Yesterday an excellent dog behavourist made a housecall. I gained a lot of knowledge about my dog’s brain. Turns out 8 year old Mandy is exceptionally bright and I’ve done a good job teaching her the basic commands. She loves to work for “good girls” and neck rubs and this will come in handy as we move forward. It’s not going to be easy, however, to subdue her nasty barking habit—sadly a byproduct of her anxiety.
In an effort to ease her anxiety over being left alone, I bought and installed a wooden gate. This way she could still see the front door but remain confined to her warm, cozy basement abode. As I was getting everyone into the car, my five year old came yelling. “Come see this Mom, it’s really cool. Mandy can jump right over the gate.” I moved the gate up a couple of steps. She make the leap effortlessly. I then moved the gate to the top of the steps. Check. She appeared contained so I left.
When I arrived at work I realized the gate to the main floor was also closed. This meant that if she did jump the new gate, she would be stuck on the stairwell between floors. No water and no toys, save for about 20 pair of shoes and a lace window treatment on my front door. I called for backup patrol. She had in fact jumped the gate and was a happy prisoner amid the risers.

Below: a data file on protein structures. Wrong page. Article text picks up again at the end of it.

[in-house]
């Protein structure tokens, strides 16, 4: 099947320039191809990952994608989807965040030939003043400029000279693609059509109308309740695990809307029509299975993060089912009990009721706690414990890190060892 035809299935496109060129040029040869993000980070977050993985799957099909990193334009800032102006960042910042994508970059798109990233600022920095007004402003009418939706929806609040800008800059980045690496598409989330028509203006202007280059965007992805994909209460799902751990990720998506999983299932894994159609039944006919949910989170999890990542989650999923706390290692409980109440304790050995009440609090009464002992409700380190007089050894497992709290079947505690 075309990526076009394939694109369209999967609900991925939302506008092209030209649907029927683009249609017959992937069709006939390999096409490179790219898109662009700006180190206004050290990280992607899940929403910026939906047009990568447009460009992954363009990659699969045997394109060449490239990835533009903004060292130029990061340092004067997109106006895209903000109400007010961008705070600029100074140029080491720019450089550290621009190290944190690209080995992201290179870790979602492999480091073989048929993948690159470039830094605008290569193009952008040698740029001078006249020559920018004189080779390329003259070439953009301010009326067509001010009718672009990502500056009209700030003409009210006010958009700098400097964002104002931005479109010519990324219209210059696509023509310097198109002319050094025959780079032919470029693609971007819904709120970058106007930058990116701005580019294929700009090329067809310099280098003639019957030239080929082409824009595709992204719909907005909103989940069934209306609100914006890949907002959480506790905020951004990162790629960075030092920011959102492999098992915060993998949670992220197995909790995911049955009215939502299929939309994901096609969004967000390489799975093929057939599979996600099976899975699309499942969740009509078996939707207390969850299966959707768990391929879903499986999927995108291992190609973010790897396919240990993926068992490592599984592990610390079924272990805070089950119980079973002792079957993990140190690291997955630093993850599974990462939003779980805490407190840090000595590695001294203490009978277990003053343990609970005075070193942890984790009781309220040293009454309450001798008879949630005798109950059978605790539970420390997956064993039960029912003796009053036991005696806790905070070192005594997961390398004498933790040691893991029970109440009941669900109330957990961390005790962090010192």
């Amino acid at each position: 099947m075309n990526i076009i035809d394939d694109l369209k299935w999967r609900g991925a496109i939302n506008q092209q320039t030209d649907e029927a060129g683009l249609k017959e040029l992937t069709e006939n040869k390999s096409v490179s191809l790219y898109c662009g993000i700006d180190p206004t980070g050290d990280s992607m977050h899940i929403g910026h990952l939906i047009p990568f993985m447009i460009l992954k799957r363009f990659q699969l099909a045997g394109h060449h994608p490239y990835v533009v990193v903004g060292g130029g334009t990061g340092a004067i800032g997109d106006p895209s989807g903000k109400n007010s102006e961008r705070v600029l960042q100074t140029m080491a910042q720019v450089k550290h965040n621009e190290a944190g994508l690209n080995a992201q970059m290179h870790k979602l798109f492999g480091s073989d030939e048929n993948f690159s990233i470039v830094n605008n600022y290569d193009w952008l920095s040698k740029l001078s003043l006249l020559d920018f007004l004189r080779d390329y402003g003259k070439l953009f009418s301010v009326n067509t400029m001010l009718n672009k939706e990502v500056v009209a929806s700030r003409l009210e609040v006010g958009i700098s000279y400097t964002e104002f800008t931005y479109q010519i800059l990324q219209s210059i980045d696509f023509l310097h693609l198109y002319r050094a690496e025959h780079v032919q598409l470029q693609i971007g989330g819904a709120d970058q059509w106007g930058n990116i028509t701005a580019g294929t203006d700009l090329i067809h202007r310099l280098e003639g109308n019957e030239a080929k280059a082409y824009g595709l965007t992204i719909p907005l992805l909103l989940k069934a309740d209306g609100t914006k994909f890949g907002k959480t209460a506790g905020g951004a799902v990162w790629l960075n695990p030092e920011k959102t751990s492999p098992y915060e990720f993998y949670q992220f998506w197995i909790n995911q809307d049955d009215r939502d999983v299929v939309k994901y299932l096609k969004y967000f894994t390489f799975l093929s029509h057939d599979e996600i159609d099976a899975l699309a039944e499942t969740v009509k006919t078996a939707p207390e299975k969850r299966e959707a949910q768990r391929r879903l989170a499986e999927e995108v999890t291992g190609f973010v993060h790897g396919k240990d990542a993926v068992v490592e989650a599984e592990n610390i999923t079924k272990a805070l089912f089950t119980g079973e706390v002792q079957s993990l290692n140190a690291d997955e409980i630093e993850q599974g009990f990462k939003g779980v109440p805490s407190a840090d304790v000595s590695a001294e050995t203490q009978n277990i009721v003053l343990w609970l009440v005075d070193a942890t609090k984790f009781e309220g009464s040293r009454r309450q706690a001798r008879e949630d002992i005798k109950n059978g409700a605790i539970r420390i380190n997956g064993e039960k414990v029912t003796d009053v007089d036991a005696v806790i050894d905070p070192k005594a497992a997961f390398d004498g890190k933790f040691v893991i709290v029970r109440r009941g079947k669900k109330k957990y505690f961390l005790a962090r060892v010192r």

For her safety, the upstairs gate was opened. Ironically, the same gate that was meant to keep her in the basement was now restricting her from roaming there. Checkmate. Did I mention Mandy is extremely smart?
On my way home I planned my next opportunity to return my latest purchase. At home I discovered that before she jumped the new $20 gate, she actually attempted to chew her way through it. Wooden splinters filled the foyer. I’m the proud owner of a slightly usable gate.
And after our walk I also noticed a nice little brown package on the newly patched carpet. Thanks Mandy you’ve saved me a trip to Wal-Mart Customer Service and blended the new carpet nicely with the old.
Day 1 of retraining. Commands are going well. Barking under control when I’m home. Human interventions are failing.